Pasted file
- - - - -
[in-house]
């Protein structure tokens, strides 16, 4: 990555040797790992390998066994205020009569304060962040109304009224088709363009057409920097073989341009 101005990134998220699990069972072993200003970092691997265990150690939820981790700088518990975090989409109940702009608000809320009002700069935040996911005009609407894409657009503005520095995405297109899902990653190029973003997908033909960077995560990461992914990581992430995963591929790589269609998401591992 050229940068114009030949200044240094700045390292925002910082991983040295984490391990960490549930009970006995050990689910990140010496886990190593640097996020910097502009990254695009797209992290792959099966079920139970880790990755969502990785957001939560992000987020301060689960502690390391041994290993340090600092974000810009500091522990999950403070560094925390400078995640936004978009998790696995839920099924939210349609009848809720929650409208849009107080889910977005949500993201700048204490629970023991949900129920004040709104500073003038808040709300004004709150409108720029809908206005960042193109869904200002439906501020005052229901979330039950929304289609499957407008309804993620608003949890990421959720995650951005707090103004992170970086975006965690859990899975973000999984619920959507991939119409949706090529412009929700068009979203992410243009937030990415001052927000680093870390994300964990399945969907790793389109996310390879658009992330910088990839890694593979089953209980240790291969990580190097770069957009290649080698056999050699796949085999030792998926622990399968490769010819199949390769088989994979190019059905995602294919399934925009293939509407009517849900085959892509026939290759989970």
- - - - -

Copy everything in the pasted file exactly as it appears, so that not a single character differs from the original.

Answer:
[in-house]
């Protein structure tokens, strides 16, 4: 990555040797790992390998066994205020009569304060962040109304009224088709363009057409920097073989341009 101005990134998220699990069972072993200003970092691997265990150690939820981790700088518990975090989409109940702009608000809320009002700069935040996911005009609407894409657009503005520095995405297109899902990653190029973003997908033909960077995560990461992914990581992430995963591929790589269609998401591992 050229940068114009030949200044240094700045390292925002910082991983040295984490391990960490549930009970006995050990689910990140010496886990190593640097996020910097502009990254695009797209992290792959099966079920139970880790990755969502990785957001939560992000987020301060689960502690390391041994290993340090600092974000810009500091522990999950403070560094925390400078995640936004978009998790696995839920099924939210349609009848809720929650409208849009107080889910977005949500993201700048204490629970023991949900129920004040709104500073003038808040709300004004709150409108720029809908206005960042193109869904200002439906501020005052229901979330039950929304289609499957407008309804993620608003949890990421959720995650951005707090103004992170970086975006965690859990899975973000999984619920959507991939119409949706090529412009929700068009979203992410243009937030990415001052927000680093870390994300964990399945969907790793389109996310390879658009992330910088990839890694593979089953209980240790291969990580190097770069957009290649080698056999050699796949085999030792998926622990399968490769010819199949390769088989994979190019059905995602294919399934925009293939509407009517849900085959892509026939290759989970």